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Osoyoos Museum showcasing town’s proud history through new interpretive signs project
A new series of interpretive signs have been erected in the Town of Osoyoos that detail the long and proud history of this community and many of its most recognized buildings.
A total of five interpretive signs have been erected so far, with a sixth to be installed in the next couple of months as part of the Gyro Park Multi-Purpose Plaza project, said Kara Burton, the manager of the Osoyoos Museum, which is responsible for the interpretive signs project.
The five sites where interpretive signs have been installed over the past couple of weeks include outside town hall, outside the Osoyoos Art Gallery, outside the Sonora Community Centre, one near the bridge that separates the north and south side of Osoyoos Lake and one outside Haynes House on Lakeshore Drive.
Each of the signs features a detailed description of each site and several pictures from the Osoyoos Museum archives, said Burton.
“One of our summer students from last summer that was hired under the Young Canada Works program was responsible for putting together the information and pictures that we used on the signs,” said Burton. “All of the wording and photos were approved by the museum board.
“The information provided not only gives a detailed description of the site and photos from years gone by, but also provides information most people from this community probably wouldn’t know anything about. The whole idea was to provide a history of some of the key locations in town and provide information that locals and tourists might find interesting.”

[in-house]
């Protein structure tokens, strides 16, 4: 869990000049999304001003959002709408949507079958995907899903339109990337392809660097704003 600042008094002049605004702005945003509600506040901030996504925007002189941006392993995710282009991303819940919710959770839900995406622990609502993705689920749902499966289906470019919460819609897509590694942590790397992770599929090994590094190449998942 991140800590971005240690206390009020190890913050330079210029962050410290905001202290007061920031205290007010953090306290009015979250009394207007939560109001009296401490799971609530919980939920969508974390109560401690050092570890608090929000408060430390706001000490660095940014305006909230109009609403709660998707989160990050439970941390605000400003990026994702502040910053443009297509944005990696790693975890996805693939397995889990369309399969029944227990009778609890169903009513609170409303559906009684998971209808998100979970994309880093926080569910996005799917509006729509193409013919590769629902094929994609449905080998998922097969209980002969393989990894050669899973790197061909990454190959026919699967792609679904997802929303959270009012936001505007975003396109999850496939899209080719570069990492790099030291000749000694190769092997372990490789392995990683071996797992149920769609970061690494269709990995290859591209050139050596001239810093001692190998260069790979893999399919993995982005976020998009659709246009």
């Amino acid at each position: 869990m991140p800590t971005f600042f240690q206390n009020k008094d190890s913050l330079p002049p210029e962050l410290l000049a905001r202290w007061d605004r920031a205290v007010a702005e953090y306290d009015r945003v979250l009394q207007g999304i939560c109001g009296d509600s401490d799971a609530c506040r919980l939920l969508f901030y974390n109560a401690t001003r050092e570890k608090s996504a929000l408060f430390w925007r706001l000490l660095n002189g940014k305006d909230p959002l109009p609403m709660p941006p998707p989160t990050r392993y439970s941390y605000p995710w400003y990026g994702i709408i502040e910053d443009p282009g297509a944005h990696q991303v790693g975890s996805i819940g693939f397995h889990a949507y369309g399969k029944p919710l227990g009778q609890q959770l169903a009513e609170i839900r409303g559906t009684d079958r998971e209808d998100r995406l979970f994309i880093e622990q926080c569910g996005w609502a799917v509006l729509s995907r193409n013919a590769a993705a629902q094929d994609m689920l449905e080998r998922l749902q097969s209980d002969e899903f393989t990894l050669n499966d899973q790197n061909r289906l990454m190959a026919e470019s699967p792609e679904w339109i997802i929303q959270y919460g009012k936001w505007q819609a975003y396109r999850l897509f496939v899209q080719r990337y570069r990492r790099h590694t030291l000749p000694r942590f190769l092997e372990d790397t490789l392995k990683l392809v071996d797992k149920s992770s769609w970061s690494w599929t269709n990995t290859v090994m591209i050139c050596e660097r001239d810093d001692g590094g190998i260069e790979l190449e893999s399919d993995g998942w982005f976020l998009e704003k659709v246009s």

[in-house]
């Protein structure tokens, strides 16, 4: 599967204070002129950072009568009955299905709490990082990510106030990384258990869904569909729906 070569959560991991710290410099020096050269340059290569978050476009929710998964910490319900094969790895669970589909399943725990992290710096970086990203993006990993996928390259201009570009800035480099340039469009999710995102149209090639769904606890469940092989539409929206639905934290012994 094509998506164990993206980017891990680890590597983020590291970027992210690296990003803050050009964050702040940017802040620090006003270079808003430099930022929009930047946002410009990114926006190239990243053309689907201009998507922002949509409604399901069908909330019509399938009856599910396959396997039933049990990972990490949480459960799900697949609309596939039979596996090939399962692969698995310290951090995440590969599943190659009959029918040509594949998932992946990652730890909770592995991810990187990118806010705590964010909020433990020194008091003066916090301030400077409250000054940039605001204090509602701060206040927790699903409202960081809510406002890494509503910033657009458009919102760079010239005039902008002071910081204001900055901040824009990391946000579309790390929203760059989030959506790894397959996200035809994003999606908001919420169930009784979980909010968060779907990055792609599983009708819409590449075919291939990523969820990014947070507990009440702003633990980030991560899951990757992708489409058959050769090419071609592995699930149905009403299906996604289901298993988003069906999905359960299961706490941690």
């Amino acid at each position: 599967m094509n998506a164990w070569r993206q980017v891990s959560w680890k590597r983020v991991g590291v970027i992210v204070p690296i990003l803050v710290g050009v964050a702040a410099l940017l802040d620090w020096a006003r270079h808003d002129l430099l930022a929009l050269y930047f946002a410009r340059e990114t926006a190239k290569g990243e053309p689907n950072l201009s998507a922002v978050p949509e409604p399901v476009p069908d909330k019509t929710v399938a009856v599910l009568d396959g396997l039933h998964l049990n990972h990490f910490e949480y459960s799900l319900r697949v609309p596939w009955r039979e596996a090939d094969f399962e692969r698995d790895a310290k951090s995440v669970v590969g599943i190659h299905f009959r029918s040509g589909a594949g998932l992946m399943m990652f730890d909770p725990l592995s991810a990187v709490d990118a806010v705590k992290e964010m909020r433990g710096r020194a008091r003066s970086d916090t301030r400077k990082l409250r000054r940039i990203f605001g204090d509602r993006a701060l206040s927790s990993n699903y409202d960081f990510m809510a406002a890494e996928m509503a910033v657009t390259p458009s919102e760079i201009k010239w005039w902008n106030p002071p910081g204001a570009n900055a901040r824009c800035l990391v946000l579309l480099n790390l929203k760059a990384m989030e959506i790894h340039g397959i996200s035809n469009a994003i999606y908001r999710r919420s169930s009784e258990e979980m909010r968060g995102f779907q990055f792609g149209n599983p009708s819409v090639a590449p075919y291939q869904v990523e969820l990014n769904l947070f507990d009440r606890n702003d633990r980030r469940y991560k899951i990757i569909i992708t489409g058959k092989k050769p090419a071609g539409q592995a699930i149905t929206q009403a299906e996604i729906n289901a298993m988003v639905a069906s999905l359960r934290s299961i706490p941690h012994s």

The original plan was to install 10 to 12 interpretive signs in town and that remains the goal, however, more funds will need to be raised in the next year or so to complete the project, said Burton.
Town council donated $3,500 to the interpretive signs project, which was matched by the provincial government’s heritage legacy project funding, she said.
The museum is planning to offer a series of community tours this coming summer and fall and tour guides will be incorporating four or five of the interpretive signs into the tour, said Burton.
“The tour will include a visit to each site in the downtown area, but won’t include the visit to Haynes House because Lakeshore Drive is a fair distance away,” she said. “But we will direct anyone who might want to visit Haynes House to that location.”
Mat Hassen, the managing director of the museum and president of the board of directors, said the interpretive signs project has received great response from local residents and tourists.
“We’re very pleased with the response,” he said. “The signs look great and they provide information that is historical and interesting, while mixing in some stuff most people probably didn’t know about.
“Some of the old photos we’ve managed to pull from our archives are just wonderful to see as well. Overall, we’re very pleased with the project and hope we can add a few more signs once we can access some additional funding.”
Haynes House is one of the original buildings erected in this community, while the Sonora Centre is located at the site of the town’s original log cabin, which has been on display inside the museum for several years.
Meanwhile, the museum has just recently completed a project to digitize all copies of the Osoyoos Times from the time the paper began in 1947 until the end of 1994, said Burton.
“All back issues of the paper can now be easily accessed on our computer system,” she said.